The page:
Dutch women who adopted their partner’s name actually possessed different characteristics than those who kept their own, supporting previous U.S. research. On average, those who had changed their name were older, had lower educational levels, had more children and held more conservative family values. And although they tended to display a stronger work ethic, they also worked fewer hours per week and earned a lower salary than those who did not change their names.
The second set of findings have to do with others’ perceptions of women who take their husband’s name. Here is the abstract of their paper, What’s in a Name?
A woman who took her partner’s name or a hyphenated name was judged as more caring, more dependent, less intelligent, more emotional, less competent, and less ambitious in comparison with a woman who kept her own name. A woman with her own name, on the other hand, was judged as less caring, more independent, more ambitious, more intelligent, and more competent, which was similar to an unmarried woman living together or a man. Finally, a job applicant who took her partner’s name, in comparison with one with her own name, was less likely to be hired for a job and her monthly salary was estimated €861,21 lower (calculated to a working life, €361.708,20).
The way the experiments themselves were set up are interesting in themselves:
…the researchers asked 90 participants to imagine they were invited to a party where they were introduced either to a married couple named Peter Bosboom and Helga Kuipers, who had kept her maiden name, or to a married couple named Peter and Helga Kuipers, Helga having taken her husband’s name.
When Helga shared her partner’s last name, both male and female participants perceived her as more caring, more dependent, less intelligent, more emotional and less competent – that is, the researchers say, more aligned with female stereotypes.
Similarly, when 113 other participants were asked to form an impression of a female character in an ambiguous story, they judged her, again, as more “stereotypically female” if they were told she had taken her partner’s name, or had a hyphenated last name.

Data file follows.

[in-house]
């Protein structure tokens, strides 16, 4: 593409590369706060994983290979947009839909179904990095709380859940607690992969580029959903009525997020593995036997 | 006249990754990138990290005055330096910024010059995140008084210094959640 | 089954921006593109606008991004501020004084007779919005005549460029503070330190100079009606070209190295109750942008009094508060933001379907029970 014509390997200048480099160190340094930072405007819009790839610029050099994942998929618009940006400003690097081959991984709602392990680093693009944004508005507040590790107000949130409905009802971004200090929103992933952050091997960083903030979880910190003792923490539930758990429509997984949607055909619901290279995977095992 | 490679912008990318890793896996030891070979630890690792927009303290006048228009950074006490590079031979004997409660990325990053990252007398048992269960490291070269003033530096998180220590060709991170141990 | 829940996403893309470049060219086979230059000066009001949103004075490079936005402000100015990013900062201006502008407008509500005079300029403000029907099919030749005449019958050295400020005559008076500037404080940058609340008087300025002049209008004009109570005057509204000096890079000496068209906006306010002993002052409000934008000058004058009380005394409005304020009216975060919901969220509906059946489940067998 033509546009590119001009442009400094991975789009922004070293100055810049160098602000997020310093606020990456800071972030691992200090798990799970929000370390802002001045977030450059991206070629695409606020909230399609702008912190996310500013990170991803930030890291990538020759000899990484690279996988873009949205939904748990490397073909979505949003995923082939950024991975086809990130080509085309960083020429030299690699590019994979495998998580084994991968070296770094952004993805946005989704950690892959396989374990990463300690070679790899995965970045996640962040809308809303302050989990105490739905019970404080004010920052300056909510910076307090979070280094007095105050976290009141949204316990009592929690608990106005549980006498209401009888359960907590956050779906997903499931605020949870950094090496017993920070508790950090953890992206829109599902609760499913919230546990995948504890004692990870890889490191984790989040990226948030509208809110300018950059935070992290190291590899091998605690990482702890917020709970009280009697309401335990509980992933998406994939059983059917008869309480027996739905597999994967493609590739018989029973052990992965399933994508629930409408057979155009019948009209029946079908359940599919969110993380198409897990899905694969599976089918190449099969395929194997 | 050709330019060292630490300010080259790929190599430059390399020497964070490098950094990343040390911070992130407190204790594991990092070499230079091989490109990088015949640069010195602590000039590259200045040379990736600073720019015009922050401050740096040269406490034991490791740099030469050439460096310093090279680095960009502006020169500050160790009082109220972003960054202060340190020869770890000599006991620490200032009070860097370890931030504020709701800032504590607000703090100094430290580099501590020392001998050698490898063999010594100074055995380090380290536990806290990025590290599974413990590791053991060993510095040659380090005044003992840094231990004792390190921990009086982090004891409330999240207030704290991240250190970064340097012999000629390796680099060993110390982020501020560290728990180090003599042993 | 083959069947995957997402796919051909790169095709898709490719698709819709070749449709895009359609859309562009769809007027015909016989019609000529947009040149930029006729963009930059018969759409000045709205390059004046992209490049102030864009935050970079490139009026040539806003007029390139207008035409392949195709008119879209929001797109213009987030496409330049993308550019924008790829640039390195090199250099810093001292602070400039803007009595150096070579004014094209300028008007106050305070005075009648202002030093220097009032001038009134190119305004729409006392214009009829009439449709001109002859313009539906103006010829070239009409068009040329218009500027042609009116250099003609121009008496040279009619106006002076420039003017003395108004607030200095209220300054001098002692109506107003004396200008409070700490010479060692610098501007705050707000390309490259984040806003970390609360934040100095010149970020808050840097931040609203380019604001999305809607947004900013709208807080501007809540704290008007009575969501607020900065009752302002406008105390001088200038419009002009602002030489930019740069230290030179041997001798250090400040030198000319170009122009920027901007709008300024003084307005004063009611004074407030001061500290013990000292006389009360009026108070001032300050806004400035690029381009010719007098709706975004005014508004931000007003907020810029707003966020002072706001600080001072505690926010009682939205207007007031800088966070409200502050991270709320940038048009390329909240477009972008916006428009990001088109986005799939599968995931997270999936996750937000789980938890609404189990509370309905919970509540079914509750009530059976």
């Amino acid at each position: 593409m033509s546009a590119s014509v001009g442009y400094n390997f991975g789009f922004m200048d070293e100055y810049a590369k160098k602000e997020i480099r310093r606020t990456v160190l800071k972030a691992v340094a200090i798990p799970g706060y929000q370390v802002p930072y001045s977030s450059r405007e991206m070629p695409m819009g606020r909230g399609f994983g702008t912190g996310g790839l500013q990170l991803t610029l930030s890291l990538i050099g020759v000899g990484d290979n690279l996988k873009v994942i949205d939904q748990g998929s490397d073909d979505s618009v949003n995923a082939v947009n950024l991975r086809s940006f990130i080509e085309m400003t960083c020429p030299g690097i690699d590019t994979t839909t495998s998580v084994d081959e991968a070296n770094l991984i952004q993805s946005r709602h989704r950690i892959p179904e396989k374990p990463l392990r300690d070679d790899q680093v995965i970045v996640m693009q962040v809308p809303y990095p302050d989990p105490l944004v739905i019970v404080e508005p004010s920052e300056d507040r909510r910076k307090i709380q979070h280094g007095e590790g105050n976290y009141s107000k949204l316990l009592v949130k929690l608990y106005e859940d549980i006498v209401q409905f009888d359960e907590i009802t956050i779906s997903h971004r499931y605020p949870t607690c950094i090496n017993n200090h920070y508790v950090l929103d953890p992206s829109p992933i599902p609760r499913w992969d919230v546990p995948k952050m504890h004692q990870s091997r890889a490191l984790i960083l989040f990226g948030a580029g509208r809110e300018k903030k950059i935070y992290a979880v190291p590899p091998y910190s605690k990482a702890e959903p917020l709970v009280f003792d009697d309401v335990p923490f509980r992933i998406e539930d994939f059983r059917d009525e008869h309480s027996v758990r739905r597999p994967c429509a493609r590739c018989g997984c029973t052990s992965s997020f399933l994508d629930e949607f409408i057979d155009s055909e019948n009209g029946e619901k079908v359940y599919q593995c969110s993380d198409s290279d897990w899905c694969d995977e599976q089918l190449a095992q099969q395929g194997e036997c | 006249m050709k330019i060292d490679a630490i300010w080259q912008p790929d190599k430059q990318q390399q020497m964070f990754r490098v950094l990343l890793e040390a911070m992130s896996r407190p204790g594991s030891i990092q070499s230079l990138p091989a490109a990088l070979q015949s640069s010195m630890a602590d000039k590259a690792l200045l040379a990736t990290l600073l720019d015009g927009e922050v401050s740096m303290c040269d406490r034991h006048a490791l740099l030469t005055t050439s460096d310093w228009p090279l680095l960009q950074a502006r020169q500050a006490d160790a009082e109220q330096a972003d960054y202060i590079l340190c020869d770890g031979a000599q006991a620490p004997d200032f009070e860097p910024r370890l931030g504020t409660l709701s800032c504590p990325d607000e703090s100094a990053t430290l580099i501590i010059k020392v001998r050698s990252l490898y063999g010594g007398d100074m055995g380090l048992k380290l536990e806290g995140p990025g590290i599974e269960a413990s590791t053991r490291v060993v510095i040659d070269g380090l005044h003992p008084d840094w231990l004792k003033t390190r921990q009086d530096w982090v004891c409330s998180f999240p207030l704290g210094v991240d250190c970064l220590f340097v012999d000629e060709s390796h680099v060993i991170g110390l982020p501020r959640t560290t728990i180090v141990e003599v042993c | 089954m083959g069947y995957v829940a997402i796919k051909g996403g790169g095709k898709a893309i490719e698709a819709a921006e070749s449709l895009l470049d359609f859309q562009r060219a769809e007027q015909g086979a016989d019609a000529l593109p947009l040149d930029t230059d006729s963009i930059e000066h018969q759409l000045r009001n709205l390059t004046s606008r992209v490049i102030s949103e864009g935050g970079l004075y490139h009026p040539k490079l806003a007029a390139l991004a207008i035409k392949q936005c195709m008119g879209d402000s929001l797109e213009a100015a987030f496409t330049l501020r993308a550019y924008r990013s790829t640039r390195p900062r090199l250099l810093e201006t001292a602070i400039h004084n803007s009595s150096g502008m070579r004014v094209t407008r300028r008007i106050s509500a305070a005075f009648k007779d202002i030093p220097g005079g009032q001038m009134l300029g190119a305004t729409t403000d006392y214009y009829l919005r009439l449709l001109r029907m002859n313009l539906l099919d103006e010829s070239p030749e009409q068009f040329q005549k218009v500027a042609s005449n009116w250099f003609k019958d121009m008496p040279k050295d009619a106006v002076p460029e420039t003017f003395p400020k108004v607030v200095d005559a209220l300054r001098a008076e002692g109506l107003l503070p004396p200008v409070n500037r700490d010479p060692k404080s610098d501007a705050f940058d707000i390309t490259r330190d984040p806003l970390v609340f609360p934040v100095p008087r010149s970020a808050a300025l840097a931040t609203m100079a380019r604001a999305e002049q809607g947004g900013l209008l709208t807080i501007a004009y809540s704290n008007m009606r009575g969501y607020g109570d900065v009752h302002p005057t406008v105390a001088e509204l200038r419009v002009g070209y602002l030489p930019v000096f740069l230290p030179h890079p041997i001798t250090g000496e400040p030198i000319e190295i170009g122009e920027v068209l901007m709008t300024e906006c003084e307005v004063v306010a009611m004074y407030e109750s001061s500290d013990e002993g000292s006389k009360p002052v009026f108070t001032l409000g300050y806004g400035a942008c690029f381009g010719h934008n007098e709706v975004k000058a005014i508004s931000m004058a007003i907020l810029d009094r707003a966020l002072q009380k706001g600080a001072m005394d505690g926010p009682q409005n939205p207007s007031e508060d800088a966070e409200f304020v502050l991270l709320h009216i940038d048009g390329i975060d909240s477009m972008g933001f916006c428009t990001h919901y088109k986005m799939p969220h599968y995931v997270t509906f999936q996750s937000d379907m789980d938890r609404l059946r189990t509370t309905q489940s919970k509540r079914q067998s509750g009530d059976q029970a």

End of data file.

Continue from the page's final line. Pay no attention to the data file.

In the final part of the study, 50 other participants were asked to judge a female job applicant, for a human-resources-manager position, based on an e-mail. They were also asked to estimate her potential salary. The participants considered her less likely to be hired if they knew she had taken her partner’s name. Moreover, they estimated she would earn €861 (about $1,150) per month less than a woman who kept her own name.
Keep in mind that Dutch society is, by most measures, one of the more egalitarian cultures in the world. If these are the results for the Netherlands, then on balance, it’s reasonable to expect similar results in other Western countries.
It seems unfair that married women are judged in this way when married men aren’t. It’s a no-win situation for married women– you’re damned if you do and damned if you don’t. Those who keep their maiden name reap the professional benefits but may have to put up with social judgement being passed on them– often from other women. On the other hand, for those who choose to take on their husband’s name, it’s clear that there is a professional penalty to be paid.
We’ve come a long way baby, but we’ve still got a long way to go.
Photo credit: Lel4nd.
Update: It looks like this issue has been a longstanding one in Japan where couples must register under the same last name when they get married. See Women’s Surnames a Hot-Button Topic.